The Adventist Health and Rideout Employee Welfare Plan 501 is a self-insured group health plan under ERISA. The Plan provides health insurance benefits to around 1800 hospital employees in Marysville, California.
A plan review has raised questions about whether the Adventist Plan is complying with ERISA fiduciary obligations. The concerns are these:
First, the Plan has apparently failed to make the ERISA-required public disclosures of:
— In-Network rates for all items and services covered under the Plan;
— Out-of-Network billed charges, and allowed amounts of those billed charges; and
— Prescription Drug billing information that includes negotiated rates with each in-network pharmacy or other prescription drug dispenser, and historical net prices for pharmaceutical drugs paid for under the Plan.
Second, participant contributions were not timely remitted to the Plan for the year 2020 ($686,225) and again for the year 2021 ($876,490). Information for the year 2022 is not yet on file, so it is not yet clear whether the Plan made up those delinquent contributions for previous years. But clearly, the failure to remit participant contributions to the Plan is a red flag for any ERISA plan.
Third, assets available to pay claims under the Plan inexplicably dropped by nearly $6,000,000 for the 2021 Plan year. (Information for Plan year 2022) is not yet available. There may be plausible explanations for this shortfall; but in the context of other concerns, this might be an issue for the Plan.
Fourth, the Plan was sued by a participant in California Superior Court, under California law, alleging deceptive practice when it did not disclose its intent to charge her a substantial emergency room evaluation and management services fee (EMS Fee). The case stemmed from conduct occurring in 2018; the California Court of Appeal dismissed the case, finding no evidence of “detrimental reliance” as required under state law.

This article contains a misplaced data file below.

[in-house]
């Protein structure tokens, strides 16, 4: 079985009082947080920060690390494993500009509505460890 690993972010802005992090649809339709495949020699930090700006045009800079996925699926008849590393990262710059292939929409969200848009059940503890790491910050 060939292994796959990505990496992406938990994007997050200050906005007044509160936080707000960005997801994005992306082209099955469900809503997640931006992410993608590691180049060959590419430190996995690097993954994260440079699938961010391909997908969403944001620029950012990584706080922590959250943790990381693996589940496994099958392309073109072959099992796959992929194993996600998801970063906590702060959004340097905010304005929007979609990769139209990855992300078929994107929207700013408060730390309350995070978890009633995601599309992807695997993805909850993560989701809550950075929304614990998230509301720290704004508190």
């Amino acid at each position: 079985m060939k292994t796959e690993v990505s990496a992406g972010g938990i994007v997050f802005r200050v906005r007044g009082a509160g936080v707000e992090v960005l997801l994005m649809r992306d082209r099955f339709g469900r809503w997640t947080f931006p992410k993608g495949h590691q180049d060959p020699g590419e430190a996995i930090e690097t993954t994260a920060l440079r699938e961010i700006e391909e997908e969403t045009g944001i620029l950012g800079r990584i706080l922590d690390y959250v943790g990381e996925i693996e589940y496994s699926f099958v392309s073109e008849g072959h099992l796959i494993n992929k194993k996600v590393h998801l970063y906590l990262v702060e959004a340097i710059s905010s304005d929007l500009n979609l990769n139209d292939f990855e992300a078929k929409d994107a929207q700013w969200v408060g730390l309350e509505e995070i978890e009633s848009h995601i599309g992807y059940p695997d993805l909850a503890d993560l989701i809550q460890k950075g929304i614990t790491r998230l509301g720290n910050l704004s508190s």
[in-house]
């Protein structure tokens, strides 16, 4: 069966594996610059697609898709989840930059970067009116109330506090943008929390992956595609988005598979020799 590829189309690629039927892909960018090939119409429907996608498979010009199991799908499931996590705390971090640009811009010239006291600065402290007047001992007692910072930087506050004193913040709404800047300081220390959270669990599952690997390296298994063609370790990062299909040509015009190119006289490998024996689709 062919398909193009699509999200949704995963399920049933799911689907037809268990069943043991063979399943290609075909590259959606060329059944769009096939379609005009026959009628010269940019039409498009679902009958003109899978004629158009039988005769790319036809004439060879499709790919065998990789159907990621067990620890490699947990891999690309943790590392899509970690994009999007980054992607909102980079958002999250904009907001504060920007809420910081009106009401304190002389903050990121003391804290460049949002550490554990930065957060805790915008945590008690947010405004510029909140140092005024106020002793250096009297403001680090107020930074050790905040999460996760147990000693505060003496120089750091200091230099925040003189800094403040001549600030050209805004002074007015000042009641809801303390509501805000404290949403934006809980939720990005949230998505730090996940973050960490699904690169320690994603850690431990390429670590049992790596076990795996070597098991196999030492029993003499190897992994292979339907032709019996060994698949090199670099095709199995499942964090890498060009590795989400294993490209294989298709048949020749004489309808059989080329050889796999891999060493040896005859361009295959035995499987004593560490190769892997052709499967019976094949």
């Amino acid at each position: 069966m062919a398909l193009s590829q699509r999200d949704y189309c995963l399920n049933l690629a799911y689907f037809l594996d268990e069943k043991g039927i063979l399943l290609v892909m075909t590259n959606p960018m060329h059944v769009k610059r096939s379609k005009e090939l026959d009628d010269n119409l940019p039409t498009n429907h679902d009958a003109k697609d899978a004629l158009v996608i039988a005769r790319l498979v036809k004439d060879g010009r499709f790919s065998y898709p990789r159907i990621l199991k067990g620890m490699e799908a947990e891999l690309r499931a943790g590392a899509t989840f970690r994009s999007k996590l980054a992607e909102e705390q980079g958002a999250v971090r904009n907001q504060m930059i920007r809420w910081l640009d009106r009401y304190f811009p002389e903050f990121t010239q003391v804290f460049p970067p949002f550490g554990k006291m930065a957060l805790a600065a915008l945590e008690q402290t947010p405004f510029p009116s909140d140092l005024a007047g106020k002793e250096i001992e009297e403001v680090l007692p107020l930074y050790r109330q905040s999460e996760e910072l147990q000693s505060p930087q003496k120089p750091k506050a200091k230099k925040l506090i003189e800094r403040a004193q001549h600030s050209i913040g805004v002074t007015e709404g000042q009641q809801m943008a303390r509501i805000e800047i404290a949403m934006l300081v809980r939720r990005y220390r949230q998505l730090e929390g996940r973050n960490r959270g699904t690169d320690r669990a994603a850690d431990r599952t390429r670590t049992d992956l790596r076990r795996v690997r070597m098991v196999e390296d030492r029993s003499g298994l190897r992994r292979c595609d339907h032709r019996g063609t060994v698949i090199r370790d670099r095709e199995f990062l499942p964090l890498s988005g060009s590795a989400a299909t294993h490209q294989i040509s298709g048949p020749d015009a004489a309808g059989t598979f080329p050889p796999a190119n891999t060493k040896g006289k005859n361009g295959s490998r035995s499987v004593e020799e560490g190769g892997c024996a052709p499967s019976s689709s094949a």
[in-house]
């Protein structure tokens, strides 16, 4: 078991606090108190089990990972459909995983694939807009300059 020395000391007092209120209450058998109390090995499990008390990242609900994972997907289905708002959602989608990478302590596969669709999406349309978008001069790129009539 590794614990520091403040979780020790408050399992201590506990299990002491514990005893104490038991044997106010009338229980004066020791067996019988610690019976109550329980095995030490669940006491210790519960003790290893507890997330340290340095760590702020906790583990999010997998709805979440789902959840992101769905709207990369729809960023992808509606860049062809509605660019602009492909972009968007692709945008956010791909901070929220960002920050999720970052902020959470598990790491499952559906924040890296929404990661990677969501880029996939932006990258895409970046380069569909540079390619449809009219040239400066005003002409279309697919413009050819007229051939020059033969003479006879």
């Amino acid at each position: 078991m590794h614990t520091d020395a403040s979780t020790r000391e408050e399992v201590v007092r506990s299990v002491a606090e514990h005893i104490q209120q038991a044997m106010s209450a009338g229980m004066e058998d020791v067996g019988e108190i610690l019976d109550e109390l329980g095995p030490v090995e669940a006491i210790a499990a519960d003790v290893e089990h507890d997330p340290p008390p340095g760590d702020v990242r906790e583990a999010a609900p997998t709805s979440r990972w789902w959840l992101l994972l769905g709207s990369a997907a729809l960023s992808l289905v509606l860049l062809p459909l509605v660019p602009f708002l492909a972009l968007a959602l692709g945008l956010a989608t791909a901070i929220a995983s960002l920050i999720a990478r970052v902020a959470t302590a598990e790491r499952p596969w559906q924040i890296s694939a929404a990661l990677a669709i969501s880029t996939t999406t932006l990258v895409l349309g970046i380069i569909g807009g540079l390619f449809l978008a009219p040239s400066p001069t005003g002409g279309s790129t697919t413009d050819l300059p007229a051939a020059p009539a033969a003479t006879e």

But it seems rather clear that the same case, if brought today in federal court, would show a favorable result for the claimant, since the Hospital’s conduct very likely violates the No Surprises Act passed by Congress in 2020. So while the case was dismissed, the dismissal is not exactly a ringing endorsement for the Plan’s conduct.
Fifth, the Adventist System group agreed to pay a fine of $5,412,502 to resolve claims brought by the US Dept. of Justice that it violated the federal False Claims Act in providing radiation oncology services to Medicare and TRICARE beneficiaries. Again, not a ringing endorsement of ethical conduct.
If you are insured under the Adventist Health and Rideout Employee Welfare Plan 501 and have questions about your benefits or claims processing procedures, give us a call. We are happy to help.